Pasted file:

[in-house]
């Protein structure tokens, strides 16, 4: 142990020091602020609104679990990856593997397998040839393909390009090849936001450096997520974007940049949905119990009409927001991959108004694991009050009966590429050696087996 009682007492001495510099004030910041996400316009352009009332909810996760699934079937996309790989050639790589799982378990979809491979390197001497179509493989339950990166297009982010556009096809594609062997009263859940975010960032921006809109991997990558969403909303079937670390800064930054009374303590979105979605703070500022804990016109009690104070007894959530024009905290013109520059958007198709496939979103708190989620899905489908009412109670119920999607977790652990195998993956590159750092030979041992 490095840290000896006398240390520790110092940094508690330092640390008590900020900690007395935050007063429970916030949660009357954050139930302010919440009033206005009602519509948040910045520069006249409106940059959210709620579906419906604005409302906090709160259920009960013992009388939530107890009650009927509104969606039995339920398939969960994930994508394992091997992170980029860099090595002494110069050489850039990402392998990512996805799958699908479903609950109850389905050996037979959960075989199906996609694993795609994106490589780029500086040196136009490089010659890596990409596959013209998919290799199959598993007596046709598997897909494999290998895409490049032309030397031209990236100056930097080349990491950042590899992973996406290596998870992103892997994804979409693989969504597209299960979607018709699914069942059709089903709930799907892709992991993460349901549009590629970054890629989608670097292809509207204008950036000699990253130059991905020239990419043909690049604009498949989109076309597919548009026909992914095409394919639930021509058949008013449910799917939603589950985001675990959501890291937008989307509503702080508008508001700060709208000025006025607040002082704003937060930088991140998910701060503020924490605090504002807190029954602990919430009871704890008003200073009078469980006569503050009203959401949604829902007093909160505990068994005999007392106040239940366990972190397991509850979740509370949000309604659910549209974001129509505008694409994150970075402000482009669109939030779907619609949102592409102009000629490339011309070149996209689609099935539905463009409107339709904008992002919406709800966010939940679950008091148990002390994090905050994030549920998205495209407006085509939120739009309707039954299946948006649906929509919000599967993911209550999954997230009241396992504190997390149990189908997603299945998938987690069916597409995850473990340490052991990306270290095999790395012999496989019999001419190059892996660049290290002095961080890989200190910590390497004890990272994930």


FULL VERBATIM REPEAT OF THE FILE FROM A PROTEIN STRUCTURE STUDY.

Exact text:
[in-house]
């Protein structure tokens, strides 16, 4: 142990020091602020609104679990990856593997397998040839393909390009090849936001450096997520974007940049949905119990009409927001991959108004694991009050009966590429050696087996 009682007492001495510099004030910041996400316009352009009332909810996760699934079937996309790989050639790589799982378990979809491979390197001497179509493989339950990166297009982010556009096809594609062997009263859940975010960032921006809109991997990558969403909303079937670390800064930054009374303590979105979605703070500022804990016109009690104070007894959530024009905290013109520059958007198709496939979103708190989620899905489908009412109670119920999607977790652990195998993956590159750092030979041992 490095840290000896006398240390520790110092940094508690330092640390008590900020900690007395935050007063429970916030949660009357954050139930302010919440009033206005009602519509948040910045520069006249409106940059959210709620579906419906604005409302906090709160259920009960013992009388939530107890009650009927509104969606039995339920398939969960994930994508394992091997992170980029860099090595002494110069050489850039990402392998990512996805799958699908479903609950109850389905050996037979959960075989199906996609694993795609994106490589780029500086040196136009490089010659890596990409596959013209998919290799199959598993007596046709598997897909494999290998895409490049032309030397031209990236100056930097080349990491950042590899992973996406290596998870992103892997994804979409693989969504597209299960979607018709699914069942059709089903709930799907892709992991993460349901549009590629970054890629989608670097292809509207204008950036000699990253130059991905020239990419043909690049604009498949989109076309597919548009026909992914095409394919639930021509058949008013449910799917939603589950985001675990959501890291937008989307509503702080508008508001700060709208000025006025607040002082704003937060930088991140998910701060503020924490605090504002807190029954602990919430009871704890008003200073009078469980006569503050009203959401949604829902007093909160505990068994005999007392106040239940366990972190397991509850979740509370949000309604659910549209974001129509505008694409994150970075402000482009669109939030779907619609949102592409102009000629490339011309070149996209689609099935539905463009409107339709904008992002919406709800966010939940679950008091148990002390994090905050994030549920998205495209407006085509939120739009309707039954299946948006649906929509919000599967993911209550999954997230009241396992504190997390149990189908997603299945998938987690069916597409995850473990340490052991990306270290095999790395012999496989019999001419190059892996660049290290002095961080890989200190910590390497004890990272994930």